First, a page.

I must admit that we were surprised by the severity of Julie's sentence. This was because we had unfortunately allowed ourselves to be lulled against our instincts by a few people into believing that the state would treat this case the same way as any other "criminal" case. As dedicated revolutionaries though, we should have known better. The state is well aware of the fact that guerilla struggle is the single most effective method of bringing about change and an eventual end to oppression, and therefore is its greatest threat. Obviously, it's going to deal with it accordingly. It had to make an example of us in order to deter others from engaging in similar actions. Fortunately, this tactic has historically failed them miserably. More often than not, it only serves to show people the true nature of the state and encourages them to destroy it. Also, the state can't seem to grasp the fact that as long as oppression continues, resistance will too, and neither 20 year sentences nor even death will ever deter those truly dedicated to resisting oppression. They'll continue to fight because they know they have no choice.
Though the trials are all over with for Julie and I, the battle still continues for us, as it does for Brent, Ann, and Doug. We'd still appreciate any support people are able to give, whether financial or just moral. Of course we hope you'll all continue to write us as well. Also, you may be interested in checking out a pamphlet we recently put out. It's called "Writings Of The Vancouver Five", and includes poems, essays, and artwork by us, and is available for $1.50 from the Free The Five Defense Committee / P.O. Box 48296 / Bentall Station / Vancouver, B.C. / CANADA V7X 1A1. Anyway, take care, be strong, and resist always. The spirit of freedom cannot be subdued! In love and struggle, Gerry
The Sun, Thursday, May 24, 1984
By JES ODAM
and TERRY GLAVIN
The anger of punk rock was not enough for Julie Belmas.
So she laid down her guitar, picked up a gun and started reading books with titles such as How Terrorists Kill.
She practiced shooting at targets with human pictures drawn on them, talked about how it would be "great action" to blow up military planes and "real neat" to blow up the icebreaker named after cancer victim Terry Fox, rehearsed robbing an armored car guard and was the voice that warned that a van load of explosives was due to go off at the Litton plant in Toronto.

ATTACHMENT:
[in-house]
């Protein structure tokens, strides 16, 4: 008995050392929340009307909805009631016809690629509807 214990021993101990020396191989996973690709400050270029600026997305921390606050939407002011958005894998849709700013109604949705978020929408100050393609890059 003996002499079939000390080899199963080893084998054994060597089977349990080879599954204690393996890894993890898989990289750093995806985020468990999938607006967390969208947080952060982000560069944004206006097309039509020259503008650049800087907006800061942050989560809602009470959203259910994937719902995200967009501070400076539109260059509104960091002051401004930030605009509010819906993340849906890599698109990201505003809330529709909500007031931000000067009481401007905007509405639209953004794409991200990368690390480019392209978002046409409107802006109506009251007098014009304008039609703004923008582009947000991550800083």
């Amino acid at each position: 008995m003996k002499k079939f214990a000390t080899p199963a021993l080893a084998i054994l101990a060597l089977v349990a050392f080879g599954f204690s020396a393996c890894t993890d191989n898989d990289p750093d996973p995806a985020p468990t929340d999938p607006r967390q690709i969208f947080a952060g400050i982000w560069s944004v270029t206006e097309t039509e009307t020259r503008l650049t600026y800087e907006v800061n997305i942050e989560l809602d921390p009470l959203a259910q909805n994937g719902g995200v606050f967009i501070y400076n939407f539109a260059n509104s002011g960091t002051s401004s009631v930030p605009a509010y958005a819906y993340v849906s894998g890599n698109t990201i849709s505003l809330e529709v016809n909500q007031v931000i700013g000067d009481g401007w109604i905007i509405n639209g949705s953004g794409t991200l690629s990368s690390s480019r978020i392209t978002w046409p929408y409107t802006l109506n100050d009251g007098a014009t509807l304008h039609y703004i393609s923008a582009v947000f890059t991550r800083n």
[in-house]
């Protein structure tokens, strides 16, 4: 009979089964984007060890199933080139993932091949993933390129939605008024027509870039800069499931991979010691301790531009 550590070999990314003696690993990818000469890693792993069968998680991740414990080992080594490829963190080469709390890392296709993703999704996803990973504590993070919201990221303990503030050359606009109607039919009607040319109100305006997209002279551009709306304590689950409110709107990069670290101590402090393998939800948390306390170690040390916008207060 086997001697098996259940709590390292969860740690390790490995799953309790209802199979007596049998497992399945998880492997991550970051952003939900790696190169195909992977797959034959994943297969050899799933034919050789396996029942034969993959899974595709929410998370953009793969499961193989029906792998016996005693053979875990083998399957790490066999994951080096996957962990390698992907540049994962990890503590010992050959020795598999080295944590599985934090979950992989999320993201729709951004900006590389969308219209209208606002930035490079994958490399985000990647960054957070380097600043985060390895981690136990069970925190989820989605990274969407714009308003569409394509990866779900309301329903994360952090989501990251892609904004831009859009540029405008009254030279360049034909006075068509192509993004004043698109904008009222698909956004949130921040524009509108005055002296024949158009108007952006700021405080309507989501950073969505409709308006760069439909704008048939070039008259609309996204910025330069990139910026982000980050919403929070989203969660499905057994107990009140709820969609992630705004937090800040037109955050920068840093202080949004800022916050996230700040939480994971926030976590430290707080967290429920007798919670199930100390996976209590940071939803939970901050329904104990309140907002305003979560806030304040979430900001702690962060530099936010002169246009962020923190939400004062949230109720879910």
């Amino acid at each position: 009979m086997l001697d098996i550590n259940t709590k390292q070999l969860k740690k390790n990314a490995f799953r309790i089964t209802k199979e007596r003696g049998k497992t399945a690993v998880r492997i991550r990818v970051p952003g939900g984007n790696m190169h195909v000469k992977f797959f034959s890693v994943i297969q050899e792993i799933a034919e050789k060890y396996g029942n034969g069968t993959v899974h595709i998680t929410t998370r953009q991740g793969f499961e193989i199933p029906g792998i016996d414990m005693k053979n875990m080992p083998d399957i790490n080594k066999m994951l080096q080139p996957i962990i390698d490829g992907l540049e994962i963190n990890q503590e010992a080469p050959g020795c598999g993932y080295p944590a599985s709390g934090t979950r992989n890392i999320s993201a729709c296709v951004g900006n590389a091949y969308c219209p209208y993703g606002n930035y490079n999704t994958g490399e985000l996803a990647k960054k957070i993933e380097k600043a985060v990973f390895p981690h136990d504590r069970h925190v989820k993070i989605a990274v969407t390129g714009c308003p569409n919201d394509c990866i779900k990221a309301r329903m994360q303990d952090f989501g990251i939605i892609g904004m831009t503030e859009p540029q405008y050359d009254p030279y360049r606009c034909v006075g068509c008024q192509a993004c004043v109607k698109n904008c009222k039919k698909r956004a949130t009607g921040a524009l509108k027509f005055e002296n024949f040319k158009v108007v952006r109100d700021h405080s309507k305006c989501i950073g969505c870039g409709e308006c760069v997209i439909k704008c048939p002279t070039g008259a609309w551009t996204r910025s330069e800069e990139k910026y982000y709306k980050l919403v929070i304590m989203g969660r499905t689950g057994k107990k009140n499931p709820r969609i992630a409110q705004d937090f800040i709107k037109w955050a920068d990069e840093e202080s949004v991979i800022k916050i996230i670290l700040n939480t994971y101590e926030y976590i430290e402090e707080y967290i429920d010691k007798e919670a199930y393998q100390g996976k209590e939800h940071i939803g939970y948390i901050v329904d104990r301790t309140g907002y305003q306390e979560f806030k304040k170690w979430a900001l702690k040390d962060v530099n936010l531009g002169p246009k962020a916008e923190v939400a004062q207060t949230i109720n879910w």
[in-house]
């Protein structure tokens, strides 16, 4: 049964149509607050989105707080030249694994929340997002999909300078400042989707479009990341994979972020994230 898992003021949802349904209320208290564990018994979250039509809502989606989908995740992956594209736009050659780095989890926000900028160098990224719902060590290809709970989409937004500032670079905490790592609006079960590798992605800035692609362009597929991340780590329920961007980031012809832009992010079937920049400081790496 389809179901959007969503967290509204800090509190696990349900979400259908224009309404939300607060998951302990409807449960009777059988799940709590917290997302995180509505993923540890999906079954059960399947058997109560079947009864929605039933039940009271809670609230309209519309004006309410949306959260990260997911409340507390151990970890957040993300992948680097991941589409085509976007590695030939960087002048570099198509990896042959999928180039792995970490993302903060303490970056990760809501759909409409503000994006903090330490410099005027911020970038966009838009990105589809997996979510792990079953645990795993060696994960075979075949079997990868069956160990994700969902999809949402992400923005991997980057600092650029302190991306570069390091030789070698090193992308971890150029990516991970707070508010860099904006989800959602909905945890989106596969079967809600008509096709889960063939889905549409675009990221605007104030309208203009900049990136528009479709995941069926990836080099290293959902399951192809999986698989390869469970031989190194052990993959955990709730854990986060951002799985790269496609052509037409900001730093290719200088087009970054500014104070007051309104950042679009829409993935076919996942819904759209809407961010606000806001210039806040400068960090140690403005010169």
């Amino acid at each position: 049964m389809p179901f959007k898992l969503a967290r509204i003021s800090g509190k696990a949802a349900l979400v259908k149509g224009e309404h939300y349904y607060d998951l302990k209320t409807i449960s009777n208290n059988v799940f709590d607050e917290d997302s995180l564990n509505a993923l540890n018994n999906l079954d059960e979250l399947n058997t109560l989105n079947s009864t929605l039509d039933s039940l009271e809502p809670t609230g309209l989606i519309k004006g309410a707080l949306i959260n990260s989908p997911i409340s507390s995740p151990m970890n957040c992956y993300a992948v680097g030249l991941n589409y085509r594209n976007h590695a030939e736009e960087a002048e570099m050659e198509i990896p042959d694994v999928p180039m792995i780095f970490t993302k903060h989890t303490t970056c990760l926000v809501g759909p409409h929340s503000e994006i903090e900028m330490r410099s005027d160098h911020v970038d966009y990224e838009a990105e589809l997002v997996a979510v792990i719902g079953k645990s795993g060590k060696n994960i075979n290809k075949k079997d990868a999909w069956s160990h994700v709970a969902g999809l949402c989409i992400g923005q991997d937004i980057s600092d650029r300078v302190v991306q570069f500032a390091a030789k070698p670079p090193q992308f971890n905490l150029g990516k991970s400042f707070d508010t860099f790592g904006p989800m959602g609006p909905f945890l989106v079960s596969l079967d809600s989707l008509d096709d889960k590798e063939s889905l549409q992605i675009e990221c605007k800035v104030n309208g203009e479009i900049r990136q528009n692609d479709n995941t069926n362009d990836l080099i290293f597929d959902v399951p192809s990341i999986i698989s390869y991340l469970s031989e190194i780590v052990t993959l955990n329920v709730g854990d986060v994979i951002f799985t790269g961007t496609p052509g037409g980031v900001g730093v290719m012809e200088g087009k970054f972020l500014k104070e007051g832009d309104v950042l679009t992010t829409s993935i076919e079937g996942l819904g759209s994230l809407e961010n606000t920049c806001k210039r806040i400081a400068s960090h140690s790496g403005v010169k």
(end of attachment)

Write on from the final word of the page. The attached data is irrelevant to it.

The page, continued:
In the words of a Crown prosecutor, she became an urban guerrilla soldier.
And a judge, saying it was necessary for him to deter others from practicing "anarchy and terrorism" has given her a 20-year jail term.
Belmas, just 21 years old, is appealing its length.
The boyfriend she took with her from the world of punk to the world known as "Direct Action" has also been jailed.
Gerry Hannah, 27, bass player and writer of lyrics such as "---- You" for a band known as the Subhumans--once banned from the Commodore in Vancouver because of its "obnoxious" fans--was sentenced to 10 years by the same judge.
During their trial in BC Supreme Court in New Westminster, both had changed their pleas to guilty from not guilty on a number of charges.
As well as the Litton bombing, Belmas admitted conspiring to rob the guard in order to finance other activities--as well as the attempted arson of a video store, possession of weapons and explosives, possession of a stolen truck, a stolen two-way radio and other equipment and thefts of three cars.
Hannah admitted the attempted arson, robbery conspiracy, the vehicle charges and possession of stolen guns and the other equipment.
Both got 10 years for the robbery conspiracy, which the Crown said was not carried out because the two were arrested just days before it was to be committed, with lesser concurrent sentences for the other BC offences.
Belmas got a second, consecutive, 10 year term for her part in the attack with 250 kilograms of dynamite on the Litton plant, where the guidance system for the US cruise missile system is manufactured.
Five employees were injured in the bombing, as were three police officers and two passing motorists. Damage was estimated at $3.87 million.